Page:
Oscar Peterson's finest hour.
I really enjoyed this biography. I feel I know more about the nature of the man behind the music, and more too about the nature of the times in which he lived. Brahms was certainly a very interesting character. He had many admirable qualities, and many character flaws as well. He was loyal to his family and friends, generous and could be a good-humoured companion. On the other hand, he kept himself to himself, not revealing much of what he really thought, took his foul moods out on others with a startling lack of tact, and was generally rather callous about others’ feelings.
The biography is full of discussion about the music, with accompanying excerpts from it written out. I understand a little music theory (I know what a major third is, and I know how to find out exactly what a diminished seventh is), and can read music. Unfortunately, I can’t read music and gain a sense of what the notes sound like. I should really get myself into a choir or something to remedy this. As it stands, I’d really have to get out my clarinet to play through the phrases. In any case, the sometimes quite extended discussions certainly made me want to get up and listen to my recordings of the various works.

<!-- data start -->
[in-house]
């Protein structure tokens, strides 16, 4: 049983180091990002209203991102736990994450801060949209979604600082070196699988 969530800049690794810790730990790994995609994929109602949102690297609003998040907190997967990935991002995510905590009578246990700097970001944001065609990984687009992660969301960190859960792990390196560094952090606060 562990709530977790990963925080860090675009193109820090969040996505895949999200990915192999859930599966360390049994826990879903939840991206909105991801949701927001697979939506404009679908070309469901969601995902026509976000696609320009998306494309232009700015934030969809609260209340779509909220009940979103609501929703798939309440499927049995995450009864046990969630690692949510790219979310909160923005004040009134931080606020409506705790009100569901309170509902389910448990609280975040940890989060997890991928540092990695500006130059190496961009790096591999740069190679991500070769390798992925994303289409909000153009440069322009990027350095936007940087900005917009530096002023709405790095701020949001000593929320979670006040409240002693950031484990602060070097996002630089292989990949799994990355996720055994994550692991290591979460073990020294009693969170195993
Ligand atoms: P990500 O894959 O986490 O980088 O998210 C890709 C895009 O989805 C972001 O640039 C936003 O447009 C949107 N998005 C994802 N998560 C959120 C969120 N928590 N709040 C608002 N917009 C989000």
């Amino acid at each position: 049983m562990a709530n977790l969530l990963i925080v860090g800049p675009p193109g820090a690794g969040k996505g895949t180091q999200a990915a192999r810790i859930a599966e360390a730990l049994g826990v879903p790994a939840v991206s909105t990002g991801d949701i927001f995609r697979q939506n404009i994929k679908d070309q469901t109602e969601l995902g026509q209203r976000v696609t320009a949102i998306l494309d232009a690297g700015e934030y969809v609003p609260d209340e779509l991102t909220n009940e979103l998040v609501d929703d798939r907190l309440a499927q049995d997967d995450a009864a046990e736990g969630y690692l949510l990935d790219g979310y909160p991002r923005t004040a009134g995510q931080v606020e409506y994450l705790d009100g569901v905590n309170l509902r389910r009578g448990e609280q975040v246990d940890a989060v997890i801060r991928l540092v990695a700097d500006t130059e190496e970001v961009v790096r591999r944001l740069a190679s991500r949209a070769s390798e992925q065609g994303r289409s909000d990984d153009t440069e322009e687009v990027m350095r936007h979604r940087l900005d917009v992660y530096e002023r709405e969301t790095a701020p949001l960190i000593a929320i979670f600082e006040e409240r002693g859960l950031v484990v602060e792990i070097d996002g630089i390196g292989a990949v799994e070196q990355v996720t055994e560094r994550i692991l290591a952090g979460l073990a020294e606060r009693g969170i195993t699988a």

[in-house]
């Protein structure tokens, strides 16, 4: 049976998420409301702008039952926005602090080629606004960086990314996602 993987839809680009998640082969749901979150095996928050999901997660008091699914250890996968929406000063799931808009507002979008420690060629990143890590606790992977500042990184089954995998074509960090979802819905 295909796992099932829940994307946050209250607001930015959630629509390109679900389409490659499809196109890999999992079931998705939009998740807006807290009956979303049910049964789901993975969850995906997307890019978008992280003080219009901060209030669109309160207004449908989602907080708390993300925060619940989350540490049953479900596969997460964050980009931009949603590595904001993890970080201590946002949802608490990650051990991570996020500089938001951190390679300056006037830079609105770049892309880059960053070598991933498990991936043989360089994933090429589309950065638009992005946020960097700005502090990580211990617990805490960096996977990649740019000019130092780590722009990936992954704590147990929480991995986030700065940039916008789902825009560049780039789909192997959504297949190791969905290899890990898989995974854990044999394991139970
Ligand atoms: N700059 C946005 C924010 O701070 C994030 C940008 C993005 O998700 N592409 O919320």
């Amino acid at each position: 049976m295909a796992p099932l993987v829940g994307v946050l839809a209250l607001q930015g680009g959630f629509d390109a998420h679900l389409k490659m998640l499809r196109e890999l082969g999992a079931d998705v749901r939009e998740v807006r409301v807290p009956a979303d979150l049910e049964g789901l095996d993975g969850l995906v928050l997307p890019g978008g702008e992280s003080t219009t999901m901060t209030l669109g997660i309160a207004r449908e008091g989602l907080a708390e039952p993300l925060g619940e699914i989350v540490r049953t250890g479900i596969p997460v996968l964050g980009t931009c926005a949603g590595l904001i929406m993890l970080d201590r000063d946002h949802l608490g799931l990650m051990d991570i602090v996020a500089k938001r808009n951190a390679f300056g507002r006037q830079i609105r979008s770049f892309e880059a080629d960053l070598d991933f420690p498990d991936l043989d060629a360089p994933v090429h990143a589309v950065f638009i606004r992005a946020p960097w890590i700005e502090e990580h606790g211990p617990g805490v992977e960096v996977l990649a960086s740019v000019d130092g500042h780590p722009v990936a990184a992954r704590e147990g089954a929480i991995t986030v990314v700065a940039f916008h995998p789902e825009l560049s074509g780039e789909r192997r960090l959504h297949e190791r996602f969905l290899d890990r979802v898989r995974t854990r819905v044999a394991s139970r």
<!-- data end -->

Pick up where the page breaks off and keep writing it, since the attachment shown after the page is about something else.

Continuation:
I felt the biography was generally well-written. The penultimate chapter, containing the description of Brahms's last days was really quite affecting. However, there also seemed to be a patch where Swafford got all too fond of the word “eponymous”. It’s a good word, sure, but to refer to Christ as “the eponymous founder of the Christian religion” is ridiculous.
George C. Williams, Plan and purpose in Nature. More non-fiction, but science this time. Of the popular science I read, I tend to enjoy the biological stuff most, so I have high hopes for this.